Many farmers receive soil test results from labs reporting in parts per million. Other labs report in pounds per acre. Until Gary Steinhardt, Purdue University Extension soil specialist, led the charge to revamp soils judging rules, Indiana FFA and 4-H soils judgers were given soil test results for phosphorus and potassium in pounds per acre. During the revision, this shifted to parts per million.
Then when people with Illinois FFA worked with Steinhardt to adopt a version of Indiana’s land judging rules in 2019, they requested phosphorus and potassium soil test results be reported on soils judging pit cards in pounds per acre.
Pounds per acre or parts per million — does it matter? It matters to Jim Camberato, Purdue Extension soil fertility specialist.
“The extractants used in soil testing labs only extract a portion of phosphorus actually in the soil,” he explains. “Soil tests deal in concentrations. Labs determine the concentration of phosphorus extracted in a solution of soil. Concentrations are best reported in parts per million.”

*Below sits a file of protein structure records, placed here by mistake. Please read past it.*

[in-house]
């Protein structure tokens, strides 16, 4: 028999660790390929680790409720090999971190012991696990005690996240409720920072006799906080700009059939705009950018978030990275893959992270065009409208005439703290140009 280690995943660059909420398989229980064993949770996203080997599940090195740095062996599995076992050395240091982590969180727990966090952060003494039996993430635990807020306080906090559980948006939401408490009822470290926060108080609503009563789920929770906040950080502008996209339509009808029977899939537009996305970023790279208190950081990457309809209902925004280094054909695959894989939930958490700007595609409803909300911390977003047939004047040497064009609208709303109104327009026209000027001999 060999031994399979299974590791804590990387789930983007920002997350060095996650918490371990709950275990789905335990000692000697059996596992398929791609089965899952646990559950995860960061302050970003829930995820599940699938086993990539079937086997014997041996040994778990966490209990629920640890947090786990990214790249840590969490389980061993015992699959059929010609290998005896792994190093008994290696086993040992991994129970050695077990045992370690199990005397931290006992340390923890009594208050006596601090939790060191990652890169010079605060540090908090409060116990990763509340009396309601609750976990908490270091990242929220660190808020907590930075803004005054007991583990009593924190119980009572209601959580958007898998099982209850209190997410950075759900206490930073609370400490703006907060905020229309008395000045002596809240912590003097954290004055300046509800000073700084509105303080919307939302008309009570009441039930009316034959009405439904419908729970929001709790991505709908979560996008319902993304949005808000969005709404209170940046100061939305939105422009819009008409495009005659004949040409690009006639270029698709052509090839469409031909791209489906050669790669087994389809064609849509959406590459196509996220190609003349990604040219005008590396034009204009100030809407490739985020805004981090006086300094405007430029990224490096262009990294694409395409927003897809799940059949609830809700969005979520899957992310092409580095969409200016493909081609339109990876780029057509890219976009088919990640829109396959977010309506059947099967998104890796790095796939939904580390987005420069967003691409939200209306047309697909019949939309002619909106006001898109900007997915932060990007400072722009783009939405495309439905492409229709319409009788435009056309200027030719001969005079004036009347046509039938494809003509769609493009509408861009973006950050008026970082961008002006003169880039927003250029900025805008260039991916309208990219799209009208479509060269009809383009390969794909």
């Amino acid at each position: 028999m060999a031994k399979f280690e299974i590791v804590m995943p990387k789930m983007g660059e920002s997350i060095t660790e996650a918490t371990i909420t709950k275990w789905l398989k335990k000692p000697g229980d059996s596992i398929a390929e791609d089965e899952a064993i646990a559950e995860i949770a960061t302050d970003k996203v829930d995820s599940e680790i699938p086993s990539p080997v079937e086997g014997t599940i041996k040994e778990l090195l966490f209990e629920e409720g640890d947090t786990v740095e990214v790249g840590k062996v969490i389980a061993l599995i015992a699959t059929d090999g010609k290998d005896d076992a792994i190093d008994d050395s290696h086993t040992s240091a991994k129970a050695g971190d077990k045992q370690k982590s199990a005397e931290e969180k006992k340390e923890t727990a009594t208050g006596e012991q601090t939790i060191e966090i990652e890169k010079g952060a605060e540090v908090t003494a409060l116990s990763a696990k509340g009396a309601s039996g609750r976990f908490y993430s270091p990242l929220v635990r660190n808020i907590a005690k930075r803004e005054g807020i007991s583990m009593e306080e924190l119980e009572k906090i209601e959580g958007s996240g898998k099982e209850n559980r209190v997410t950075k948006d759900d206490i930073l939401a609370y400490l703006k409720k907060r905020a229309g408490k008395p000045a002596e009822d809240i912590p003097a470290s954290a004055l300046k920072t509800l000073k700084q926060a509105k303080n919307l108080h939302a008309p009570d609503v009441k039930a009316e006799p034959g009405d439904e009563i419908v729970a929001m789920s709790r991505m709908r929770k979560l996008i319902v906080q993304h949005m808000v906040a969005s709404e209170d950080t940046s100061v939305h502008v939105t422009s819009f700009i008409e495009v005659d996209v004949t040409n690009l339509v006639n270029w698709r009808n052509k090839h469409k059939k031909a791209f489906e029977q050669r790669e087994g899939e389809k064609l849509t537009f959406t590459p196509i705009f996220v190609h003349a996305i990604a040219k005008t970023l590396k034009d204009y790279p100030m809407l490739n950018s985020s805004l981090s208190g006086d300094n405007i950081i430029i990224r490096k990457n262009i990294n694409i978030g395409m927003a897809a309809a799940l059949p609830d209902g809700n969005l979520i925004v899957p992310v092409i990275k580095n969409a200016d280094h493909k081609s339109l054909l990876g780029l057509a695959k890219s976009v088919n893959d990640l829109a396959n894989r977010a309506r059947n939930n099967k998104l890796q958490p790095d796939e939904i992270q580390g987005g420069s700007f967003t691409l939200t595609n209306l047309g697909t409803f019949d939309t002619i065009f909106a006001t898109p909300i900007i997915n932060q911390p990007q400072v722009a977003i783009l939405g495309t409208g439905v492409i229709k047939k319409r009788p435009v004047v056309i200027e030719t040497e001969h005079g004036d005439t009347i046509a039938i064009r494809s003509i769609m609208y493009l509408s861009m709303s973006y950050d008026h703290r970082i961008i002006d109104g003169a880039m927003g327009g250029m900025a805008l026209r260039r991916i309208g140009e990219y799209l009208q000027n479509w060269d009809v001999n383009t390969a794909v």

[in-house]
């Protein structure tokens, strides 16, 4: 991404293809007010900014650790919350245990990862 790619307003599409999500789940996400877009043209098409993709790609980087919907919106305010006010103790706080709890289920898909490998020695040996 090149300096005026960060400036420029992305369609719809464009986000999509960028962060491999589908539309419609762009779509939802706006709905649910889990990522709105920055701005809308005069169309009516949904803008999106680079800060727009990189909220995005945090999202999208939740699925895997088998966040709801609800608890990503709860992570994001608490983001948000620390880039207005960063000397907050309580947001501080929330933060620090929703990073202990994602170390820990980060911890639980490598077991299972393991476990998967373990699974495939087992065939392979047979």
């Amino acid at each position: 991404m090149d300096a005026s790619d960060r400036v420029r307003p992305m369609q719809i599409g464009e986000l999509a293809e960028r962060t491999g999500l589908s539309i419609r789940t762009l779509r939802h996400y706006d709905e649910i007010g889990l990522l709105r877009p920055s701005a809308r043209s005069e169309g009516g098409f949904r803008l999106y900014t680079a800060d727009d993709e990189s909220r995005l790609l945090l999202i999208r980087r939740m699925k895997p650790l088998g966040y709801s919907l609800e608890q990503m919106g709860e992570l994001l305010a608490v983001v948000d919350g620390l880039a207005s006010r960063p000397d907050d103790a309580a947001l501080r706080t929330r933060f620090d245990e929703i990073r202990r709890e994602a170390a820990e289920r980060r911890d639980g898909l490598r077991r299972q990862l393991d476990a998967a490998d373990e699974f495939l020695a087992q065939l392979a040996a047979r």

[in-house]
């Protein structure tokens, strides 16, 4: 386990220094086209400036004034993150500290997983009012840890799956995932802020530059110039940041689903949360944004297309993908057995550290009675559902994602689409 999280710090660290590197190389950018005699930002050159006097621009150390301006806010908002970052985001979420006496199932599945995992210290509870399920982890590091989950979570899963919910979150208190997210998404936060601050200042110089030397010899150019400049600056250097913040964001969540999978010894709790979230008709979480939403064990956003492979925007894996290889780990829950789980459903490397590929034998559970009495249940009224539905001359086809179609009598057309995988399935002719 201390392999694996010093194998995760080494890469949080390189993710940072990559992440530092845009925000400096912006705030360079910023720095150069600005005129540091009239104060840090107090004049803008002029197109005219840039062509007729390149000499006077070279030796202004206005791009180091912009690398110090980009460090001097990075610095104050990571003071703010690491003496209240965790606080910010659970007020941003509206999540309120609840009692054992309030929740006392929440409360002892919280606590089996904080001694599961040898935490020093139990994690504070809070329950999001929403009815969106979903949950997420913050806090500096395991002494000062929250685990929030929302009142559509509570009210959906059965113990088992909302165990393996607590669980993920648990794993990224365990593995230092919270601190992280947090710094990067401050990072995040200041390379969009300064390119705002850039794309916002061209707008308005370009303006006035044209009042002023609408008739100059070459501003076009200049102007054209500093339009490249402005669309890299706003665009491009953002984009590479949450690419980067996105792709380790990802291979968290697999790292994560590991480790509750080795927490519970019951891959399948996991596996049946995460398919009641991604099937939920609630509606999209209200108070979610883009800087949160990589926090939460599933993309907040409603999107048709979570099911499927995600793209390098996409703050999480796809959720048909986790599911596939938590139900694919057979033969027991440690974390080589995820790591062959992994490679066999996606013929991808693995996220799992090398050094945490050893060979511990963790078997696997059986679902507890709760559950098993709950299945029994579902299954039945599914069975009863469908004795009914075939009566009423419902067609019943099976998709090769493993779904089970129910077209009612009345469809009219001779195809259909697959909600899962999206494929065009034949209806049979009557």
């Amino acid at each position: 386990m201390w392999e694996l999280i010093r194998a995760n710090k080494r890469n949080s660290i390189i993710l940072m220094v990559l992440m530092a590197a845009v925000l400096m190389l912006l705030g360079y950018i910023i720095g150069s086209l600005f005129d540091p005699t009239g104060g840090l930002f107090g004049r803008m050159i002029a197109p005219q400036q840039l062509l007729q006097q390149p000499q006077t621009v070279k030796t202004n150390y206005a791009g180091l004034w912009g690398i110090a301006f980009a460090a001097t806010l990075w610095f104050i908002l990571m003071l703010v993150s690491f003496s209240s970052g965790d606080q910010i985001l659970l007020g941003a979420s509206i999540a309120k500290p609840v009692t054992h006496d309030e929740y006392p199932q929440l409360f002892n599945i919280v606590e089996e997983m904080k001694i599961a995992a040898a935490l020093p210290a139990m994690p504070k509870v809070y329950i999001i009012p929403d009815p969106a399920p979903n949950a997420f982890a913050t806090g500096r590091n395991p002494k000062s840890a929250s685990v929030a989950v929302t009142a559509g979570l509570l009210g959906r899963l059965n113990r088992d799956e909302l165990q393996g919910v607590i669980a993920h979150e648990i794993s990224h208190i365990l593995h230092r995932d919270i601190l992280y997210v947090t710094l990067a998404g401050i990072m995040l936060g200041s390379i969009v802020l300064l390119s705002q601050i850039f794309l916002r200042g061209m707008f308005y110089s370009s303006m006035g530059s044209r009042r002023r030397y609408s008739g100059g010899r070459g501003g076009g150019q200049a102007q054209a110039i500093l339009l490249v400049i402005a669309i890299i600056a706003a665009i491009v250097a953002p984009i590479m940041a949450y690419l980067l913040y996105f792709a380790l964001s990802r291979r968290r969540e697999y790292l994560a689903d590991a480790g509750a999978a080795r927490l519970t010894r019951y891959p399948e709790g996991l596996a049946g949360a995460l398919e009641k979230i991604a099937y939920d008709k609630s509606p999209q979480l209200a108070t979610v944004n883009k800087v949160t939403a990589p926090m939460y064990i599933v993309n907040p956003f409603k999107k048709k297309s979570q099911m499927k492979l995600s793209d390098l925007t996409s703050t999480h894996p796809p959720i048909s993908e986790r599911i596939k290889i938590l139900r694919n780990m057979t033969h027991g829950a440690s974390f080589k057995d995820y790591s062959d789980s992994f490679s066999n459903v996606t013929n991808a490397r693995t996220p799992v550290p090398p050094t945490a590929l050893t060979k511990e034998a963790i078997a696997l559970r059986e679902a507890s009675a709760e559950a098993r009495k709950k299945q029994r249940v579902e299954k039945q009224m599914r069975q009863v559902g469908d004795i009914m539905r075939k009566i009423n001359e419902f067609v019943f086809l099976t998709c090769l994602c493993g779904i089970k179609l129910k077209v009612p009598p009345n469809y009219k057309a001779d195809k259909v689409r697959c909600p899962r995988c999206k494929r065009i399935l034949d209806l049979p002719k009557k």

For fertilizer recommendations, if your lab reports in parts per million but your chart uses pounds per acre, simply multiply by two, Camberato says. For practical purposes, soil test values of 20 ppm and 40 pounds per acre are the same.
“It matters when you start tracking how much phosphorus a crop removes and how much you add in fertilizer, and making the math match,” he says. “Remember that the soil test doesn’t account for all phosphorus tied up in the soil.”